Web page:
The heterogeneous nature of disease manifestations and the significant associated morbidity and mortality, make it imperative that APS1 patients are followed closely by experienced providers. Treatment of APS1 depends largely on the organ-specific manifestations. CMC in APS1 is treated with antifungals and replacement therapy is used to treat endocrinopathies, with cortisol and fludrocortisone given for adrenal insufficiency and calcium and vitamin D replacement for hypoparathyroidism.3 Immunosuppression is used for some APS1 disease manifestations such as autoimmune hepatitis, however, immunosuppression is not widely used for all patients with APS1.3
APS1 is a rare monogenic disorder with increased frequency in certain populations including Iranian Jews (1:9000), Sardinians (1:14,000), Finns (1:25,000) and Norwegians (1:90,000).4,9–11 APS1 exhibits autosomal recessive inheritance with carriers having no consistent phenotype observed to date (see below for further discussion). Because of its monogenic inheritance pattern, classic positional cloning was used to identify the gene defect. In 1997, two groups simultaneously discovered the mutated gene on chromosome 21q22.3 and named it the Autoimmune Regulator (AIRE).12–13 Since its initial discovery more than 60 mutations have been found scattered throughout the gene (Figure 1).14 Particular mutations are more common in certain populations with the R257X mutation found among 82% of Finnish patients.4 The 1094-1106del13 is the most abundant mutation in British, Irish, North American, and Norwegian patients while the Y85C mutation is the most common in Iranian Jews.11,15 Notably, two patients with the exact same disease mutation can have very different clinical manifestations indicating a very low genotypic-phenotypic correlation. It may be that other genes or environmental factors are important in the heterogeneity of the APS1 phenotype within families. In fact, two recent studies have identified the human leukocyte antigen locus (HLA) as a disease modifier in APS1.16–17
In addition to the autosomal recessive form of APS1, there is also a G228W point mutation found in an Italian family that is responsible for a unique autosomal dominant form of APS1.18 The clinical manifestations of the dominant form of the disease are different from the recessive form in that most patients develop autoimmune thyroditis with or without the other clinical characteristics of APS1. In contrast, patients that are heterozygous for other APS1 mutations do not develop the clinical features of APS1, but it remains unclear if they have more subtle phenotypes. For example, one study of heterozygous relatives of patients with APS1 found that approximately 40% of these patients suffered from some other autoimmune manifestation, however, the significance of this is not yet clear.19
After discovery that AIRE gene mutations were the cause of APS1 in humans, the mouse homologue was identified and inactivated by several groups allowing further insight into Aire function.20–21 Aire deficient mice are similar to humans with APS1 in that they develop multi-organ autoimmunity with inflammatory infiltrates and elevated serum autoantibodies. Studies in mice revealed that Aire is predominantly expressed in the thymus and to a lesser extent in secondary lymphoid organs.20 Within the thymus, Aire is found exclusively in medullary thymic epithelial cells (mTECs).22 Aire localization within the thymus is interesting as the thymus has previously been shown to be the site of negative selection of autoreactive thymocytes.23 Negative selection is the process by which thymocytes with T cell receptors (TCRs) specific for self-antigens are deleted (Figure 2). Moreover, experiments with mTECs revealed that they express a wide-array of tissue restricted antigens (TRAs) including insulin and thyroglobulin.22 TRAs are proteins whose expression is predominantly found in one tissue and whose expression outside that tissue would be unusual. An example of such a TRA is insulin whose expression is mainly restricted to the β cells of the pancreatic islet. The finding of insulin expression in mTECs raised the intriguing possibility that these cells were able to express and present TRAs to developing T cells to cause their deletion. In addition, mTECs were found to express the major histocompatibilty complex (MHC II) as well as the costimulatory molecule CD80 on their surface giving them features of other professional antigen presenting cells.22 The observation of autoimmunity in Aire deficient mice coupled with the predominant expression of Aire in mTECs generated the hypothesis that Aire function may be important in TRA gene expression.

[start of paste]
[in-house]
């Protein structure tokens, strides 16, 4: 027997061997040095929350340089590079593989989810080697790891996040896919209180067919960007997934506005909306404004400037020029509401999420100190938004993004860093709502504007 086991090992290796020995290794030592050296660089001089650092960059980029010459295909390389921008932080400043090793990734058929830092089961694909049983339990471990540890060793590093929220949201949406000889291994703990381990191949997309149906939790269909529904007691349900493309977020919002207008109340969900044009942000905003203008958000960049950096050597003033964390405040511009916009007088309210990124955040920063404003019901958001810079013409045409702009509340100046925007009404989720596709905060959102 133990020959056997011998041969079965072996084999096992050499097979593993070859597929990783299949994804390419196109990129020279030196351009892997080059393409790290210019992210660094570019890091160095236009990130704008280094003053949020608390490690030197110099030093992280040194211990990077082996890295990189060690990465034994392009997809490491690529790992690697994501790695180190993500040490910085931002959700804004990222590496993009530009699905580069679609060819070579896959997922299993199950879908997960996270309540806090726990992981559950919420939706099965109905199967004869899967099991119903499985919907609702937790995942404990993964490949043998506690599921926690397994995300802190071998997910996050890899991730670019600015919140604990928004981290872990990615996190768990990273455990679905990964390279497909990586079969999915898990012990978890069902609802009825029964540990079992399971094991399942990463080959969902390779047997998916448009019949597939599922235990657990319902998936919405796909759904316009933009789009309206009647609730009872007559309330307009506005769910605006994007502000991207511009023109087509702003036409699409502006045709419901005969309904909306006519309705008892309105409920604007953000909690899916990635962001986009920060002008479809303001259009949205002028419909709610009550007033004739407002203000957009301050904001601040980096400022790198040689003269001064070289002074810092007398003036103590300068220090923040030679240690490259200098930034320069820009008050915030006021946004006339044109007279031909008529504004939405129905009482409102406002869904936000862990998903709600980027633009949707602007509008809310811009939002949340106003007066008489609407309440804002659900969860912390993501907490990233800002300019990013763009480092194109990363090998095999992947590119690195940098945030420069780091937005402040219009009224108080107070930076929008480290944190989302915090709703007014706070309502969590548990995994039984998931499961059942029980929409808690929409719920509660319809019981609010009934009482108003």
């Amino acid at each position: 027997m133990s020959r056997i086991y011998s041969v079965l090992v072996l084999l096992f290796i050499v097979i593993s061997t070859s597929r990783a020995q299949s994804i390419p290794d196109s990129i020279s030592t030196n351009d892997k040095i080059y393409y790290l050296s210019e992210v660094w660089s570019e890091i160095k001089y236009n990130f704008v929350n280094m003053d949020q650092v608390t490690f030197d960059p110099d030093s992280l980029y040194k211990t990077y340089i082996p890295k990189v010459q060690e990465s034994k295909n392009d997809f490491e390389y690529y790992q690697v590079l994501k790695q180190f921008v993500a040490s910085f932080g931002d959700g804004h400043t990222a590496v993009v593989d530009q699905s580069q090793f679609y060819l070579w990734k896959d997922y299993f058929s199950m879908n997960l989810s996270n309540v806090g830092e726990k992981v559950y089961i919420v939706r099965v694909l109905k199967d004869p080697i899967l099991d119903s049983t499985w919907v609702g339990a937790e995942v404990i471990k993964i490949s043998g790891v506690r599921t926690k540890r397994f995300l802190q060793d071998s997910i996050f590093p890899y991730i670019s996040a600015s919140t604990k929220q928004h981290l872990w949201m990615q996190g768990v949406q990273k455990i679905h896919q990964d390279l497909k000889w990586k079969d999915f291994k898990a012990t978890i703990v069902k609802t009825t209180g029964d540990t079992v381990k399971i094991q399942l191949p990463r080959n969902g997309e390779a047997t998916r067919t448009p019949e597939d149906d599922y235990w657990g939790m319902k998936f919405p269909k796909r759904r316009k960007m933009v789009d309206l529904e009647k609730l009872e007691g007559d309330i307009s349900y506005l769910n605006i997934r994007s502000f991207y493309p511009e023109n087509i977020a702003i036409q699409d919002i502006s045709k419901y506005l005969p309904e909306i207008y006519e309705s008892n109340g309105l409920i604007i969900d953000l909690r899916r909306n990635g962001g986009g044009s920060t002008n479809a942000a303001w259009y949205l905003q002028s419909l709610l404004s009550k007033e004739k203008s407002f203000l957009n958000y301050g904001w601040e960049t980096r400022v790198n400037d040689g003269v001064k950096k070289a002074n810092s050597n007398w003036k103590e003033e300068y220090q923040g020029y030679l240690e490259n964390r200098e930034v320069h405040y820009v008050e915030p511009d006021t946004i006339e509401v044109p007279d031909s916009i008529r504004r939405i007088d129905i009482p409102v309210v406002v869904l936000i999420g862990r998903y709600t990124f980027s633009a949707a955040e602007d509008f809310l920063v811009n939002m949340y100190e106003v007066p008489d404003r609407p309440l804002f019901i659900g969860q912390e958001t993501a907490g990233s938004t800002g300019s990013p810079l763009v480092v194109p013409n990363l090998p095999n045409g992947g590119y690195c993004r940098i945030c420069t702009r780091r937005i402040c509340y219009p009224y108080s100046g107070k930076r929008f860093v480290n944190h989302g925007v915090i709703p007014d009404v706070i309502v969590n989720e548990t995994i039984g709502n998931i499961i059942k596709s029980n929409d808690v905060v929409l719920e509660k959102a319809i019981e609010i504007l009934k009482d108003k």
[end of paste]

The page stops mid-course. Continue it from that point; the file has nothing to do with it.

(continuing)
Experimental evidence that Aire is important in TRA gene expression came from microarray profiling of mTECs from Aire wildtype and Aire deficient mice. The microarray data revealed that thousands of TRAs were under the control of Aire and that that these genes were absent in Aire deficient mTECs.20 Interestingly, the microarray data also showed that a subset of TRAs, such as CRP and GAD67, were not under Aire control raising the possibility that other Aire-like factors may exist.24 Furthermore, TRAs under the control of Aire are enriched in organ-specific self-antigens, perhaps explaining why APS1 patients develop organ specific autoimmunity.25–27 For example, Interphotoreceptor retinoid-binding protein, IRBP, has been shown to be the TRA important in preventing eye infiltration in Aire knockout mice. Interestingly, loss of IRBP in the thymus results in eye autoimmunity, indicating that loss of one antigen is sufficient to result in disease.25